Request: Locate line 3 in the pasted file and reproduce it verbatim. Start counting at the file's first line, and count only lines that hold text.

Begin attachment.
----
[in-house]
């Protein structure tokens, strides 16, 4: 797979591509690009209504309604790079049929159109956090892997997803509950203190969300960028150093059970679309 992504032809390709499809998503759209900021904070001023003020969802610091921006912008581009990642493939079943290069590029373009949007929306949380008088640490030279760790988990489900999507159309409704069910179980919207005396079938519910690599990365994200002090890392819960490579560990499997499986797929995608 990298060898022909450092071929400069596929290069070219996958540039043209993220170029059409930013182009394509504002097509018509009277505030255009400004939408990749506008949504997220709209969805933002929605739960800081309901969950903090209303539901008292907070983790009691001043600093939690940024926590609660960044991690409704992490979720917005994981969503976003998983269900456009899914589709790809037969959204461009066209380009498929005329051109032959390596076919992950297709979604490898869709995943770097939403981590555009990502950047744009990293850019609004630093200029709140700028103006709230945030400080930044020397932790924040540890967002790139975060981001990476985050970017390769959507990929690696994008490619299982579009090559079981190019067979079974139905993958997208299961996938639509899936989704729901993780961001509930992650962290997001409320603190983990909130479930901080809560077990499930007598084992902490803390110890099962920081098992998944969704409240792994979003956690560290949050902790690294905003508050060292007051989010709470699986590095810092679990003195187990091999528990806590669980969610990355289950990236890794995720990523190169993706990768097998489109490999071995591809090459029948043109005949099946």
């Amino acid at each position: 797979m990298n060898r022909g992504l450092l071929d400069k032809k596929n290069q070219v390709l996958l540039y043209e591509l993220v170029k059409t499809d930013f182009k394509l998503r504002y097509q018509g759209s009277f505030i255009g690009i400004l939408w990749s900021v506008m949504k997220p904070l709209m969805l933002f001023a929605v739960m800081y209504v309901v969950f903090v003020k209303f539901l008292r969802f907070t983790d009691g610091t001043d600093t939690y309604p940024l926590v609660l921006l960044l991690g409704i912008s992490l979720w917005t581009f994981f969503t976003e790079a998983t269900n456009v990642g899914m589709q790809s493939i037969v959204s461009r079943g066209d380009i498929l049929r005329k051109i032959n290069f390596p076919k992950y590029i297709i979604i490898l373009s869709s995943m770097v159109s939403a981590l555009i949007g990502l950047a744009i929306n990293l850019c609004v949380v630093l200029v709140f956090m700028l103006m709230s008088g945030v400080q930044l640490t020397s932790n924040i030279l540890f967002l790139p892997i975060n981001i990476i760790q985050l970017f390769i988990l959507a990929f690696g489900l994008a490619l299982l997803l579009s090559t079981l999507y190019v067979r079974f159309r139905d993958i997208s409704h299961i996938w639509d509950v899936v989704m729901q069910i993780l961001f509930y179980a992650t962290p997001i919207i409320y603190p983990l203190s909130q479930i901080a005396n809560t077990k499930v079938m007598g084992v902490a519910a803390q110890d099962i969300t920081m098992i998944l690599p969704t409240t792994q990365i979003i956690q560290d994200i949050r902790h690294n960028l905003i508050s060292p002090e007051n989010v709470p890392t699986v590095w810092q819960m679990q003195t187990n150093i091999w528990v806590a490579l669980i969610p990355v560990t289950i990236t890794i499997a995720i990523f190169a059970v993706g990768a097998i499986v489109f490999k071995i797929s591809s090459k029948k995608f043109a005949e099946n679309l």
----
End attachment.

């Amino acid at each position: 797979m990298n060898r022909g992504l450092l071929d400069k032809k596929n290069q070219v390709l996958l540039y043209e591509l993220v170029k059409t499809d930013f182009k394509l998503r504002y097509q018509g759209s009277f505030i255009g690009i400004l939408w990749s900021v506008m949504k997220p904070l709209m969805l933002f001023a929605v739960m800081y209504v309901v969950f903090v003020k209303f539901l008292r969802f907070t983790d009691g610091t001043d600093t939690y309604p940024l926590v609660l921006l960044l991690g409704i912008s992490l979720w917005t581009f994981f969503t976003e790079a998983t269900n456009v990642g899914m589709q790809s493939i037969v959204s461009r079943g066209d380009i498929l049929r005329k051109i032959n290069f390596p076919k992950y590029i297709i979604i490898l373009s869709s995943m770097v159109s939403a981590l555009i949007g990502l950047a744009i929306n990293l850019c609004v949380v630093l200029v709140f956090m700028l103006m709230s008088g945030v400080q930044l640490t020397s932790n924040i030279l540890f967002l790139p892997i975060n981001i990476i760790q985050l970017f390769i988990l959507a990929f690696g489900l994008a490619l299982l997803l579009s090559t079981l999507y190019v067979r079974f159309r139905d993958i997208s409704h299961i996938w639509d509950v899936v989704m729901q069910i993780l961001f509930y179980a992650t962290p997001i919207i409320y603190p983990l203190s909130q479930i901080a005396n809560t077990k499930v079938m007598g084992v902490a519910a803390q110890d099962i969300t920081m098992i998944l690599p969704t409240t792994q990365i979003i956690q560290d994200i949050r902790h690294n960028l905003i508050s060292p002090e007051n989010v709470p890392t699986v590095w810092q819960m679990q003195t187990n150093i091999w528990v806590a490579l669980i969610p990355v560990t289950i990236t890794i499997a995720i990523f190169a059970v993706g990768a097998i499986v489109f490999k071995i797929s591809s090459k029948k995608f043109a005949e099946n679309l």